This is thrift store thinking. Instead, God wants to fill my thrift store heart with the depths of His boutique truth.
"He is enough for me."
What is insecurity whispering into your heart today? Could you dare to take your thrift store thinking and make a free exchange up to boutique God-sized love?
Did you know that Shannon is currently booking her speaking calendar for summer and fall? Contact her today to speak at your event.
Who among you fears the Lord
and obeys his servant?
If you are walking in darkness,
without a ray of light,
trust in the Lord
and rely on your God.11
But watch out, you who live in your own light
and warm yourselves by your own fires.
Isaiah 50:10-11 NLT
A few quick errands became hours spent away from home punctuated by feedings, diaper changes and spit up. I was just pulling into the garage on a scorching Texas day when I realized my newborn was blissfully asleep in the back seat. Wanting her to sleep as long as possible, I kept the garage door up and the engine running while I shuttled my purchases inside.
I saved the best bundle for last. My plan was to stealthily dislodge her car seat from the base and place the whole thing inside the crib. If I made sloth-like movements, she just might finish out her nap and give me a few minutes to locate the sanity I'd lost somewhere between the dry cleaners and Costco.
I gently slid up her door handle. It didn't move.
I opened the door with a bit more persistence. It didn't move.
I gave it an all out yank. It didn't move.
Alarm raced up my spine as I realized my baby was locked inside my car.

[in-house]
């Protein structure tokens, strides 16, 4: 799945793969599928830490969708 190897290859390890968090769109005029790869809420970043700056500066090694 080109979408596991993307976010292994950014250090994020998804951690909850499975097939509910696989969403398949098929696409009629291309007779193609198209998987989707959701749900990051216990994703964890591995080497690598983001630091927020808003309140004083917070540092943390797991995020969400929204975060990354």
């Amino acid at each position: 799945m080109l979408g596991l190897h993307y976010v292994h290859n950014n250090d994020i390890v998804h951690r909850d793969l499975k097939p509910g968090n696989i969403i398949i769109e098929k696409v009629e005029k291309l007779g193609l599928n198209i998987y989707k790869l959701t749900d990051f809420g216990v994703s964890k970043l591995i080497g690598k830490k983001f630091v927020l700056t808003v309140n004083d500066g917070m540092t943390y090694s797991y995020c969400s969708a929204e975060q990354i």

My gut dialed 9-1-1. I wasn't sure if they'd bring handcuffs with them or just a copy of the Bad Mom Award but the fire department arrived in mere moments. A quick survey of my situation brought out the slim jim and some judgmental glances.
"Um, Mam, do you perchance have Onstar?"
I mumbled a tentative, "Yes."
"Did you call them already?"
Judgement evaporated by the cloud cover of humored, yet straight faces.
The fire fighters showed me the number for OnStar posted, for my convenience, on the outside of my window and suggested I try them first. Seconds later my doors clicked, their engine roared and my baby slept through it all.
Sometimes I try to find my own way out of a situation. I plot a conversation or ponder a problem. I walk by the light of my own fire. OnStar should have been my first call, not my last. God shouldn't be my last call either.
When you light a candle, there's a moment between the spark and when the object actually takes the fire. I need to invite Him into my struggle at the first spark. In the pause between the spark and the blaze is the opportunity to overcome my circumstances instead of allowing them to overcome me.
Do you ever walk by the light of your own fire? How could God's light change your situation?
I was privileged this week to guest post at Patheos for my friend, Bill Blankshaen. Do you ever wonder what your pastor's wife would say if you overheard her true confession? Well I am a pastor's wife and this is mine... http://bit.ly/Z4sDgc